Saturday, August 20, 2011

A MUSICAL EDUCATION IN 1001 STEPS - PT 18

Sarah Vaughan and her Trio - Live at Kelly's (1958)

Along with her frequent collaborator Billy Eckstine, Sarah Vaughan was one of the first artists to bring bop and swing into the popular consciousness in the 1940's. Their Big Band spawned such talents as Dizzy Gillespie, Charlie Parker, Miles Davis and Art Blakey, to name but a few. So if you've ever enjoyed any of these people's music, you now know who to thank. Now, if that list of Jazz Giants seems intimidating, make no mistake about it; Vaughan's command of her instrument was no less sure and true than Miles' over his horn, or Blakey's over his drumsticks. Her voice is warm and rich and her control is unbelievable, even - or perhaps especially - when she forgets the lyrics and begins scatting and giving affectionate shout-outs to Ella Fitzgerald on "How High the Moon", an album highlight. As I sit here listening to "Dream", I can understand why one of Sarah's many nicknames was "The Divine One" (another one was "Sailor" because of her love of swearing). Hers is a voice so fantastic it's almost enough to make a confirmed atheist consider the possibility of the existence of the Almighty. Also, the between-song patter on this extremely intimate recording is priceless, giving you a real sense of the obviously immense personal magnetism that made Vaughan such a long-lived favorite among aficionados of Great American Music.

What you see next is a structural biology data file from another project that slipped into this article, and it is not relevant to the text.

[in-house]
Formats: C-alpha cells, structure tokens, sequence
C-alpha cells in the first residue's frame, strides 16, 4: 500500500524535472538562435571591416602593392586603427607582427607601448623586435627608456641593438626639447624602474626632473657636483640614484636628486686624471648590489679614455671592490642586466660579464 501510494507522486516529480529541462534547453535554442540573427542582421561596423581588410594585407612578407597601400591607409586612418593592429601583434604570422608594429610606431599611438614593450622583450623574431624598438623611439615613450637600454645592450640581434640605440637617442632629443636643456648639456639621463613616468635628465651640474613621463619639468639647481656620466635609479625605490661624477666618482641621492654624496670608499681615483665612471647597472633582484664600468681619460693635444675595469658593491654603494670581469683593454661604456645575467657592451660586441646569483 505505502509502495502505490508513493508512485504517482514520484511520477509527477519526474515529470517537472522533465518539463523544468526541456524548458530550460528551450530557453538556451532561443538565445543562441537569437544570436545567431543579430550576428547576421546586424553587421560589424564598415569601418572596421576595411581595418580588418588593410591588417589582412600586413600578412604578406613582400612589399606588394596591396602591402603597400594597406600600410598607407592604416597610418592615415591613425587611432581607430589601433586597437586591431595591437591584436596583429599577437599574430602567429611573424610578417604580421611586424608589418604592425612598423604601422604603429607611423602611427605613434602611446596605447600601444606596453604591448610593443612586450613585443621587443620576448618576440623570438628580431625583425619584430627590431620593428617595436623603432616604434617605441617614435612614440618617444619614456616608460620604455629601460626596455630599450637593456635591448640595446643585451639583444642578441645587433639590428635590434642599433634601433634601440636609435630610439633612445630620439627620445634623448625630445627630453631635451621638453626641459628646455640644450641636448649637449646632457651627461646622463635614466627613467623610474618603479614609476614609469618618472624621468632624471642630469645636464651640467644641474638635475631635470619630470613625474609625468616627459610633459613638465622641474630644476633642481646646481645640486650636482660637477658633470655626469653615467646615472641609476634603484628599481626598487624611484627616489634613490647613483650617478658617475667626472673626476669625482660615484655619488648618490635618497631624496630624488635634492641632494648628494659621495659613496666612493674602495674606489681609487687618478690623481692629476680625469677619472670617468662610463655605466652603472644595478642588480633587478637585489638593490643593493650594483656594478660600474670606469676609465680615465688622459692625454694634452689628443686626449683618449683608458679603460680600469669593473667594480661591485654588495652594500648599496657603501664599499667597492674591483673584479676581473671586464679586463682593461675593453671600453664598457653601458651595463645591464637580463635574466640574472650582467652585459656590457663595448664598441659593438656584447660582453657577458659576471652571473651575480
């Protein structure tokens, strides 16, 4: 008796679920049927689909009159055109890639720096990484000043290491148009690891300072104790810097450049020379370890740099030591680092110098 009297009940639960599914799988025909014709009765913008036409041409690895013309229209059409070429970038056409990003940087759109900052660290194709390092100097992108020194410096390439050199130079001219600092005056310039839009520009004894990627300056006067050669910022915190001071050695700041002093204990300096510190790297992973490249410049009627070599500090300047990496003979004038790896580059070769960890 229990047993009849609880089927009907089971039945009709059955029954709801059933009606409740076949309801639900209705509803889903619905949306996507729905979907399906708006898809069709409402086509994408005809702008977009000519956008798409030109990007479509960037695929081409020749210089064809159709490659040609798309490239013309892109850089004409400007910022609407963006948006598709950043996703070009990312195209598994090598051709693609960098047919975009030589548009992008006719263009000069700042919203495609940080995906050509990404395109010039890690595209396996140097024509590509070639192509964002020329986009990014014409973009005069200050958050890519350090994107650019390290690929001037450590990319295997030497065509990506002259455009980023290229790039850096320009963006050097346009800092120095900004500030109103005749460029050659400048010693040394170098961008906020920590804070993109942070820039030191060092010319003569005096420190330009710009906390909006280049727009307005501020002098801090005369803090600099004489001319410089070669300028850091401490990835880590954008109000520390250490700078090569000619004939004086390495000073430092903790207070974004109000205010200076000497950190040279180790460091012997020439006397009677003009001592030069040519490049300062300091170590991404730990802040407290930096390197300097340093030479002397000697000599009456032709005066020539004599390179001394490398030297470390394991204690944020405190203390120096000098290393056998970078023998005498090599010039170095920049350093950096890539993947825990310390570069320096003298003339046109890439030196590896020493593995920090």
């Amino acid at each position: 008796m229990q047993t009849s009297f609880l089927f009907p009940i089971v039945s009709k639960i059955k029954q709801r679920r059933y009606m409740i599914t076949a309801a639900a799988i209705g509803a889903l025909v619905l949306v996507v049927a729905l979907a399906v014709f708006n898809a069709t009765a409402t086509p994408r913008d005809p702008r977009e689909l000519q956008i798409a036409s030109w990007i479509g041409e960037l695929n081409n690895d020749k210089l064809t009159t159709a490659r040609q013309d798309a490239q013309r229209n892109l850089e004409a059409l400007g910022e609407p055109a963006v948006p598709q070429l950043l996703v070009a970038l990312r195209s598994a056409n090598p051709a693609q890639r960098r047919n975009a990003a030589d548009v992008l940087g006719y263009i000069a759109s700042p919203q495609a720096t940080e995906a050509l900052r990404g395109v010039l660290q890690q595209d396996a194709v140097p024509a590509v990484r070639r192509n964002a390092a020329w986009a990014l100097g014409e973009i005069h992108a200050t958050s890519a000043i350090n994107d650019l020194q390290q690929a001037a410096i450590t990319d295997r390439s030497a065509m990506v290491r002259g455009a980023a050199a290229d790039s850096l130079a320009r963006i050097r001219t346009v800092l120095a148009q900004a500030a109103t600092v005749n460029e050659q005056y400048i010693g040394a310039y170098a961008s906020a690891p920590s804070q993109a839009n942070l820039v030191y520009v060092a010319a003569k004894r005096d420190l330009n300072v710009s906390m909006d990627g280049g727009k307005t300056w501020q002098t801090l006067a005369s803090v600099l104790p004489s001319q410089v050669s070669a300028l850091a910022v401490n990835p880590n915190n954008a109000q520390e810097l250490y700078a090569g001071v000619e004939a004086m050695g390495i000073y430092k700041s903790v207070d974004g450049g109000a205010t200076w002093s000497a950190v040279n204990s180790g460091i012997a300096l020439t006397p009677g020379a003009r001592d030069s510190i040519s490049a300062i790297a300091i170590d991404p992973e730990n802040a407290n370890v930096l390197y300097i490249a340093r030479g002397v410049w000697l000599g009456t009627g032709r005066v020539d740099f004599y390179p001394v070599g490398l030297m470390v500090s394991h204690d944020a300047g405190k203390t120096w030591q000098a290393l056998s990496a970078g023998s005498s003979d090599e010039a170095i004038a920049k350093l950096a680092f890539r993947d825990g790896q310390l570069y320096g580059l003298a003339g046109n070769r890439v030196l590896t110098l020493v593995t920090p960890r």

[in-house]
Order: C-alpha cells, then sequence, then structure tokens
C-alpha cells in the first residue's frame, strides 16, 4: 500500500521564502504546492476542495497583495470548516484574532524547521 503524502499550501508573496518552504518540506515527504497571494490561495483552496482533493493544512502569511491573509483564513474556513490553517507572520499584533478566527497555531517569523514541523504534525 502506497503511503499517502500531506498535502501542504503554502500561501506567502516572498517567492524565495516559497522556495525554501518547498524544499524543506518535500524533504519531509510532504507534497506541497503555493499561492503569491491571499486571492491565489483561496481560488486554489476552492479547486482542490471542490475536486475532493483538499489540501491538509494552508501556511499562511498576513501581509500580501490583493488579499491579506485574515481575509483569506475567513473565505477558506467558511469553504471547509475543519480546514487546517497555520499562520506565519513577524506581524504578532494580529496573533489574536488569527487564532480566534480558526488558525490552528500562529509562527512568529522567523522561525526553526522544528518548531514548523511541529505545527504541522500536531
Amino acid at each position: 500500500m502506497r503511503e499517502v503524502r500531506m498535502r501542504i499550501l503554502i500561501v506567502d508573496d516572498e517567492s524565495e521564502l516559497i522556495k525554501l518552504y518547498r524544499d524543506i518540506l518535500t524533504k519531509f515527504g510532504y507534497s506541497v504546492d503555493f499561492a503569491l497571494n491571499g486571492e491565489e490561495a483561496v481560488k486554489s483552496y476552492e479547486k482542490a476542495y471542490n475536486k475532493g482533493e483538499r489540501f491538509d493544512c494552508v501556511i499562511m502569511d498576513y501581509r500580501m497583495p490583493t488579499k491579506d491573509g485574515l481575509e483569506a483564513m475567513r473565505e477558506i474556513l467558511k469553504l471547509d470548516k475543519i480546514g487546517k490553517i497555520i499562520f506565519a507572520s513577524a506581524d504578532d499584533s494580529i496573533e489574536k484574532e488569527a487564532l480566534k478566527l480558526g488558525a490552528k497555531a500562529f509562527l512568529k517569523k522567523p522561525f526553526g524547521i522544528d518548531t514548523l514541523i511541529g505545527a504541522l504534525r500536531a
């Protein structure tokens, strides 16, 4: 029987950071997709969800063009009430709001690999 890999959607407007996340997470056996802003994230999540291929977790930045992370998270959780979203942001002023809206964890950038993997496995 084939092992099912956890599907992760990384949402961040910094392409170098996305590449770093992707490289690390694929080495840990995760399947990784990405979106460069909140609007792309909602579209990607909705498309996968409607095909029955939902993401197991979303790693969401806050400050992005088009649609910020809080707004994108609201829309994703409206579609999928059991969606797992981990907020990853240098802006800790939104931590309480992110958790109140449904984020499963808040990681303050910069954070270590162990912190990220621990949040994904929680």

Had I heard it before? Only a few of the songs.
Do I like it?  Oh, yes.
Am I keeping it? Yep.
If I had to seek out only one song by this artist, what should it be? "Whatever Lola Wants", most definitely.
Standout Tracks? "How High the Moon", "Thou Swell", "It's Got to be Love", "Honeysuckle Rose", "Embraceable You", "Dancing in the Dark", "I Cover the Waterfront"


Ah, what the heck. Here's a video featuring stills of Vaughan while she sings her signature song, "Whatever Lola Wants":

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